A reference case: China-Southeast Asia Road Transportation

The competitiveness of road freight on the Europe-Asia trade lane lies in the types of goods they are carried and whether it is compatible with the supply chain strategy adopted by shippers.

Below is a brief look at the road freight service between China and Southeast Asia as a reference case that may be applicable to China-Europe road freight bearing in mind that the distance between China and Southeast Asia is much shorter than the distance between China and the EU. The China-Southeast Asia Road Transportation service was launched in 2016, with around 40 hours transport time to Hanoi, Vietnam, leaving Chongqing in Southwest of China. This road freight connection has become a competitive solution in the region, and in the past eight months, the shipping volume of this route has increased 1.5 times in comparison with the same period in 2019.

The competitiveness of the China-Southeast Asia road freight mode can be attributed to three factors.

  • Firstly, the close trade connections between China and Vietnam serve as a pre-condition for consistent market demand for the service.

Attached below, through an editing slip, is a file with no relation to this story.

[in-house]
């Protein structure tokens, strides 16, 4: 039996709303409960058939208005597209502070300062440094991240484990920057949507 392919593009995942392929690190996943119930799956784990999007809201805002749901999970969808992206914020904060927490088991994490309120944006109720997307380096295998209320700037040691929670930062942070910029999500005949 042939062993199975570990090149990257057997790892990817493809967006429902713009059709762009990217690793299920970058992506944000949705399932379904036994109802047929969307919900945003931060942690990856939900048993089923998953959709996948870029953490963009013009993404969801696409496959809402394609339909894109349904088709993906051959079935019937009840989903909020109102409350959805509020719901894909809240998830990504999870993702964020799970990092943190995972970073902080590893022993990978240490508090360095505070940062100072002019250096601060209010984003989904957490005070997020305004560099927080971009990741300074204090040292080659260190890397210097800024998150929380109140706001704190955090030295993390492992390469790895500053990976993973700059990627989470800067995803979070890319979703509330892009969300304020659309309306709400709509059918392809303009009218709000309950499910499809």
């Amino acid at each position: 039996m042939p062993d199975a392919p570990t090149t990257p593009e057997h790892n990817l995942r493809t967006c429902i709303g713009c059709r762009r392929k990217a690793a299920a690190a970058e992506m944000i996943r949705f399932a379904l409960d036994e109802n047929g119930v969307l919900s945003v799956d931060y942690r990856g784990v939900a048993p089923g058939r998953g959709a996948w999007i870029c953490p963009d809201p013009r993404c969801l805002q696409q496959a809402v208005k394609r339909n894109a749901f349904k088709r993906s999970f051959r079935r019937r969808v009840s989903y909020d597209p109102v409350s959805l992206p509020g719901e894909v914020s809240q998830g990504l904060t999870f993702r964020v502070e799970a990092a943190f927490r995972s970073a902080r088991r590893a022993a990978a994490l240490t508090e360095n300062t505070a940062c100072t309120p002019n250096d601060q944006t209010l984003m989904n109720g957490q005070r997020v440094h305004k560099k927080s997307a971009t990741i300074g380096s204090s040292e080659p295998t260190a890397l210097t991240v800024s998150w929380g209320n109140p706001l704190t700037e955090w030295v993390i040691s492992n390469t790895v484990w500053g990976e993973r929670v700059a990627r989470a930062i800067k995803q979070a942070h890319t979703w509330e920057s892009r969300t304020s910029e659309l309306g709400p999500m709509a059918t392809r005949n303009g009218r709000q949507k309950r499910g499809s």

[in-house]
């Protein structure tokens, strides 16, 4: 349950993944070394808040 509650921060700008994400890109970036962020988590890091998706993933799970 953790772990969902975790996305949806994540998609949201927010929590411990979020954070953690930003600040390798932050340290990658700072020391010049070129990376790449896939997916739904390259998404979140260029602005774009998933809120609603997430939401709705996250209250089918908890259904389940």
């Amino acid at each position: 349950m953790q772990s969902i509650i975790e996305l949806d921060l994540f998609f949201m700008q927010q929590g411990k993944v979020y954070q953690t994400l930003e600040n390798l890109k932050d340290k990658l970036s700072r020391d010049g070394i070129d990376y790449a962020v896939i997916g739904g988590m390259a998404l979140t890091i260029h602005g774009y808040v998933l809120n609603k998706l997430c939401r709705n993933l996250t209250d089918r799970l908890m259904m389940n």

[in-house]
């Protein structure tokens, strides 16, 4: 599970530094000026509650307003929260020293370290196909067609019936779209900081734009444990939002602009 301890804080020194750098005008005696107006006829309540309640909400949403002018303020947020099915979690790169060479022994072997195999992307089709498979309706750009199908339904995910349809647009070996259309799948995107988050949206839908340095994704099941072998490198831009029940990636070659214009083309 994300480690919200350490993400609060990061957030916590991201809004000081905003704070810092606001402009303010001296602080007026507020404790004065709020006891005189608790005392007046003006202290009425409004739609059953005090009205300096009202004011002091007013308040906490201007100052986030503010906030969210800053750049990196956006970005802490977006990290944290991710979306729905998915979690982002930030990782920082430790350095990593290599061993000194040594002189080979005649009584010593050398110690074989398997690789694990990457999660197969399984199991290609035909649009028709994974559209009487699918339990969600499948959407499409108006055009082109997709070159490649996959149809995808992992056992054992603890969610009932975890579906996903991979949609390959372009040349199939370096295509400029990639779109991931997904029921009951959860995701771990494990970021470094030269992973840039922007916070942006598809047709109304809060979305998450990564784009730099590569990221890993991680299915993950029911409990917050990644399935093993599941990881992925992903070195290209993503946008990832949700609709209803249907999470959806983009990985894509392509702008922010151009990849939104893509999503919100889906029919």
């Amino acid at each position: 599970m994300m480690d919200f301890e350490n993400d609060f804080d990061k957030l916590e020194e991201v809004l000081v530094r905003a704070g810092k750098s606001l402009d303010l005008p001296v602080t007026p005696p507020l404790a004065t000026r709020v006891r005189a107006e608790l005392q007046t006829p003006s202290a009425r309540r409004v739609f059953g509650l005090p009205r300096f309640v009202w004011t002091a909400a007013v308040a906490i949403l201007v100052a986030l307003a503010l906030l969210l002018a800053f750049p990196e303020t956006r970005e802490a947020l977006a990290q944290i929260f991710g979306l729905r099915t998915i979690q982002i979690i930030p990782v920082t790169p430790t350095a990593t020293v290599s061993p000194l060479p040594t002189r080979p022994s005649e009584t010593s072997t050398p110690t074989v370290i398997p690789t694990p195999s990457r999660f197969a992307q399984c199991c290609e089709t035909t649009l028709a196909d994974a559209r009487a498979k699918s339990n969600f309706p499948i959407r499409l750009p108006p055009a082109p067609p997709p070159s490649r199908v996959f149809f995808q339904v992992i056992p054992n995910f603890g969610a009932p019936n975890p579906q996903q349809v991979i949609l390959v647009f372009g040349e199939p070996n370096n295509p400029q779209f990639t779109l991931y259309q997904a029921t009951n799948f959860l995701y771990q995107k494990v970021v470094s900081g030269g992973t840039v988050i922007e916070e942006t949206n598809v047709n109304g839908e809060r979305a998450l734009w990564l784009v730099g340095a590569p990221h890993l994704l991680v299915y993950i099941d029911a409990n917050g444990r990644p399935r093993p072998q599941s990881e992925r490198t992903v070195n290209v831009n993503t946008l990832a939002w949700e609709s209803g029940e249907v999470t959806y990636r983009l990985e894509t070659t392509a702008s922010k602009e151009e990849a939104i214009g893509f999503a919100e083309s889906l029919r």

• Secondly, the flexibility of road transportation is compatible with the supply chain strategy of many Vietnamese manufacturers: high turn-over rate with low inventory.
  • Thirdly, an underdeveloped railway infrastructure in Vietnam makes adopting rail freight connections on a larger scale challenging.

If there is anything that we can conclude from the China-ASEAN road freight case, is that in the future, EU-China road freight competitiveness could well be maximized under the following conditions:

  • Sufficient demand, meaning a deep China-European trade link for certain high-value-added and time-sensitive goods.
  • A strong need for flexibility in the shippers’ supply chain strategy.
  • A less well-connected railway infrastructure in the area where road freight is operating.

[1] This refers to the Eurostat dataset: Extra-EU trade since 1999/2000 by Mode of Transportation.

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With a PhD in political science, Ganyi takes a sharp look at how transport and the supply chain are evolving around the world, through the prism of political and economic trends.